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Minor injuries unit safe from axe, say health bosses

By local democracy reporter Daniel Mumby, additional reporting by Ben Fenlon

FROME’S minor injuries unit (MIU) will not be replaced by the new GP community pharmacy service, health bosses have promised. 

They have spoken out following the launch of the Somerset GP community pharmacy consultation service (also known as Think Pharmacy), by the Somerset Clinical Commissioning Group (CCG), which is designed to quickly treat more than 40 minor conditions and injuries, which some feared had been introduced. 

In response to fears that the new service could lead to closures or changes to Somerset’s seven MIUs, including one at Frome Community Hospital, operated by the Somerset NHS Foundation Trust, a spokesman for the CCG said, “The Somerset GP community pharmacy service is a completely separate service, which has been introduced by NHS England and is being rolled out locally in Somerset by the CCG, working with GPs and community pharmacists. 

“It will not affect MIU’s and is not intended to replace them.” 

Somerset has seven MIUs located in Frome, Bridgwater, Burnham-on-Sea, Chard, Glastonbury, Minehead and Shepton Mallet, with each facility being open between 8am and 9pm. They provide a range of urgent treatments for patients who cannot secure a GP’s appointment and in doing so relieve pressure on the county’s A&E departments. 

The new pharmacy service is designed to give patients access to a community pharmacist who can diagnose and treat minor conditions, freeing up around 1,000 GP appointments every month in Somerset for those with more serious afflictions. 

Patients who call their GP surgery will be referred to the service, with a same-day appointment being offered either in person or over the phone. 

The minor illnesses or injuries which the service can treat include: eye and ear infections; sore throats; skin infections; sprains; urinary tract infections; common summer conditions such as hay fever, insect bites and skin rashes; ankle, foot, knee, leg or arm strains and aches; coughs and colds; headaches; mouth ulcers and blisters.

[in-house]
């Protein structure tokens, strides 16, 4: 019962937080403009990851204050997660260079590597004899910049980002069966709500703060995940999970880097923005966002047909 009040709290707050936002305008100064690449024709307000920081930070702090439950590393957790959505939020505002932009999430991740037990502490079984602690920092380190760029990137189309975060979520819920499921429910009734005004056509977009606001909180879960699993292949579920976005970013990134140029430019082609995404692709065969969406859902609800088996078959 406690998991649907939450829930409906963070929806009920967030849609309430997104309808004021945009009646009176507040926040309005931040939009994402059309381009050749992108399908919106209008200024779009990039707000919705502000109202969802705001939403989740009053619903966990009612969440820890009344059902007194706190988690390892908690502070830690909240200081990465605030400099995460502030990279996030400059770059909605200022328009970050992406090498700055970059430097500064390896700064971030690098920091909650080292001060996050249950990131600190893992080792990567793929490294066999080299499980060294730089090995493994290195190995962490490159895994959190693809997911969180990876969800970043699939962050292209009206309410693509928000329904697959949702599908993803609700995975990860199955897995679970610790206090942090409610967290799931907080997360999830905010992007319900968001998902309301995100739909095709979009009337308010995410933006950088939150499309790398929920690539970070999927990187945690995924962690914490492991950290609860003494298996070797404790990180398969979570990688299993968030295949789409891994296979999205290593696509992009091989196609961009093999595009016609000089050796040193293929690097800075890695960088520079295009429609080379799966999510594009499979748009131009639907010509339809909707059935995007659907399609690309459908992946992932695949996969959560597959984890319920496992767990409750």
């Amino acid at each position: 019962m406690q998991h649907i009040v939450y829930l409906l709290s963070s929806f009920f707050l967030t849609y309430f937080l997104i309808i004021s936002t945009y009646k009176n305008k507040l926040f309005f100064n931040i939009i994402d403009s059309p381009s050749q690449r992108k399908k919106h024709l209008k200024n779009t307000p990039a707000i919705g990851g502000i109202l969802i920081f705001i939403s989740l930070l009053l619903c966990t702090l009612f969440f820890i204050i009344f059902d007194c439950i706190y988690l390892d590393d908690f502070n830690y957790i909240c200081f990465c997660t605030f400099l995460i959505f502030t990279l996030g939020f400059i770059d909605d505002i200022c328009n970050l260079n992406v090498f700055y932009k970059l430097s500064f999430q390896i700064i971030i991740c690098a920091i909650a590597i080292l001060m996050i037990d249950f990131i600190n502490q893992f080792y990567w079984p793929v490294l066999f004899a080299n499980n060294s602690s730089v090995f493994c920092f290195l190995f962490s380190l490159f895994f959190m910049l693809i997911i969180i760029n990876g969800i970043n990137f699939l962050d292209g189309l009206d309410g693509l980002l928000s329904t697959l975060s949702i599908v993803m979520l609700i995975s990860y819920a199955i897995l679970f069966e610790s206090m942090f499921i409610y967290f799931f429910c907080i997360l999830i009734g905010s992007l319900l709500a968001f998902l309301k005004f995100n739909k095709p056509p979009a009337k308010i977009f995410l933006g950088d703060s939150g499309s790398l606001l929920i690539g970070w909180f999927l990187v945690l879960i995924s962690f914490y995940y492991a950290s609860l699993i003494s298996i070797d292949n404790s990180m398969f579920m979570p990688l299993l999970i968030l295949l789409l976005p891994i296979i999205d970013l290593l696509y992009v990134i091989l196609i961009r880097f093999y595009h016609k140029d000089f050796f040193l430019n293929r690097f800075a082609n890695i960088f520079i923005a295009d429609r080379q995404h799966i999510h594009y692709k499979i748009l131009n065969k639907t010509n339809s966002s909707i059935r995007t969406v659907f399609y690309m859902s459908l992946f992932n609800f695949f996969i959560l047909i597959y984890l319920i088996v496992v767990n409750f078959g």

If the pharmacist believes the patient requires further specialist help, they will be referred back to their GP or another health service. 

Dr Jeremy Imms, the CCG’s associate clinical director, said, “This service will be of huge benefit to many of our patients, as lots of minor conditions are more appropriate for a consultation with a community pharmacist, rather than a GP. 

“This will improve access for patients with minor illnesses and will also help us to free up GP appointments for people with more complex health needs; helping ensure everyone gets treated at the right time, by the right healthcare professional. 

“At this time of year, people are beginning to experience seasonal conditions, such as hay fever, insect bites and rashes, and more sporting and other minor injuries from just being outdoors more. 

“Our community pharmacists are highly experienced in diagnosing and treating common complaints, and patients will now the ability to choose to have their consultation with a pharmacy close to home at a convenient time.” 

Michael Lennox, CEO of Community Pharmacy Somerset added, “As well as saving you time, getting support from your community pharmacist frees up appointments for your GP to see more urgent patients. If we think you do need to see a GP, we’ll always advise you to do so.” 

For more information on the community pharmacist consultation service,  visit:

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